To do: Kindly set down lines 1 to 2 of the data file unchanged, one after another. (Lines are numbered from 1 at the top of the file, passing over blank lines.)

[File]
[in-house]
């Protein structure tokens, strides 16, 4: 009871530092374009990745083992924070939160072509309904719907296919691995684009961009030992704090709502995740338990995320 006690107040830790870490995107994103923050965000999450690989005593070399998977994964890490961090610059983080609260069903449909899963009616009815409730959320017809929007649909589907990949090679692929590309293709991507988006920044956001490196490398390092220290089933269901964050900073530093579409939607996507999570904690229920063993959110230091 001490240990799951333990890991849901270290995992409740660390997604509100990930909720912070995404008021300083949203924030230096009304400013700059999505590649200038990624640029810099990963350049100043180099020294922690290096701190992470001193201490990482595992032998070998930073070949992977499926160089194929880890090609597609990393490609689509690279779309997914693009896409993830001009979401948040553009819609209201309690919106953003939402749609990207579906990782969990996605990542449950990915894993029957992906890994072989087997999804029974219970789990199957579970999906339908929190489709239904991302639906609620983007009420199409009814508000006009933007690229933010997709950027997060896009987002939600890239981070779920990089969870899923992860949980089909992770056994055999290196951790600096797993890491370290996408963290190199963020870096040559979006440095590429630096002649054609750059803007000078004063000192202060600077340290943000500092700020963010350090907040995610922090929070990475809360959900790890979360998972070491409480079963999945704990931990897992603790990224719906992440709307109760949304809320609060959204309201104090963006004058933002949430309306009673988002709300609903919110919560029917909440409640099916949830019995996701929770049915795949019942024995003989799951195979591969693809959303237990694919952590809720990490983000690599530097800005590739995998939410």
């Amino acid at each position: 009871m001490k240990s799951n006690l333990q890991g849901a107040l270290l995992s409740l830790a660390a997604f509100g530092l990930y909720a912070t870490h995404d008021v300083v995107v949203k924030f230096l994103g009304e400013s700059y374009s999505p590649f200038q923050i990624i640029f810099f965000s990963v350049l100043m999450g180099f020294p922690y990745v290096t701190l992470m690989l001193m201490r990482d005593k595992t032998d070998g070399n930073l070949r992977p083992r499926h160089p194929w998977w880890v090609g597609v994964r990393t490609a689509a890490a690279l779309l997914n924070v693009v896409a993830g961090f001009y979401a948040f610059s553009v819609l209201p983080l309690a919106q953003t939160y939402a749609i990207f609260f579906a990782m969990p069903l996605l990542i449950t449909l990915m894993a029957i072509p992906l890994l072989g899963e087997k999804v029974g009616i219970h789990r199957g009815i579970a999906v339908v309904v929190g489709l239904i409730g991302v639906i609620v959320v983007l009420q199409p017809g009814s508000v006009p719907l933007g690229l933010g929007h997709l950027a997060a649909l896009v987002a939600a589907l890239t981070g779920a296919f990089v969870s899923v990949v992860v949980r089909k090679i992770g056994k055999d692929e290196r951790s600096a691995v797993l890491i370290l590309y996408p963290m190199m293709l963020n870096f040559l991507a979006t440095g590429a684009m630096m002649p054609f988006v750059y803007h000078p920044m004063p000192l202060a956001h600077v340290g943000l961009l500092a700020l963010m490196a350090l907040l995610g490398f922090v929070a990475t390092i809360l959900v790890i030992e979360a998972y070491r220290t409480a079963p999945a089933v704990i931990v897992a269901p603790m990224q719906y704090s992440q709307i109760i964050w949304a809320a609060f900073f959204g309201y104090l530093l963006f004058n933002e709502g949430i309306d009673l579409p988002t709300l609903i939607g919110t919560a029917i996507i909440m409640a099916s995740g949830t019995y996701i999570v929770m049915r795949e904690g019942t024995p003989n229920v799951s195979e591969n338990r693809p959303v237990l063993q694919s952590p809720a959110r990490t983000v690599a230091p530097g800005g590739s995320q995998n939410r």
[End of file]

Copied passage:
[in-house]
């Protein structure tokens, strides 16, 4: 009871530092374009990745083992924070939160072509309904719907296919691995684009961009030992704090709502995740338990995320 006690107040830790870490995107994103923050965000999450690989005593070399998977994964890490961090610059983080609260069903449909899963009616009815409730959320017809929007649909589907990949090679692929590309293709991507988006920044956001490196490398390092220290089933269901964050900073530093579409939607996507999570904690229920063993959110230091 001490240990799951333990890991849901270290995992409740660390997604509100990930909720912070995404008021300083949203924030230096009304400013700059999505590649200038990624640029810099990963350049100043180099020294922690290096701190992470001193201490990482595992032998070998930073070949992977499926160089194929880890090609597609990393490609689509690279779309997914693009896409993830001009979401948040553009819609209201309690919106953003939402749609990207579906990782969990996605990542449950990915894993029957992906890994072989087997999804029974219970789990199957579970999906339908929190489709239904991302639906609620983007009420199409009814508000006009933007690229933010997709950027997060896009987002939600890239981070779920990089969870899923992860949980089909992770056994055999290196951790600096797993890491370290996408963290190199963020870096040559979006440095590429630096002649054609750059803007000078004063000192202060600077340290943000500092700020963010350090907040995610922090929070990475809360959900790890979360998972070491409480079963999945704990931990897992603790990224719906992440709307109760949304809320609060959204309201104090963006004058933002949430309306009673988002709300609903919110919560029917909440409640099916949830019995996701929770049915795949019942024995003989799951195979591969693809959303237990694919952590809720990490983000690599530097800005590739995998939410």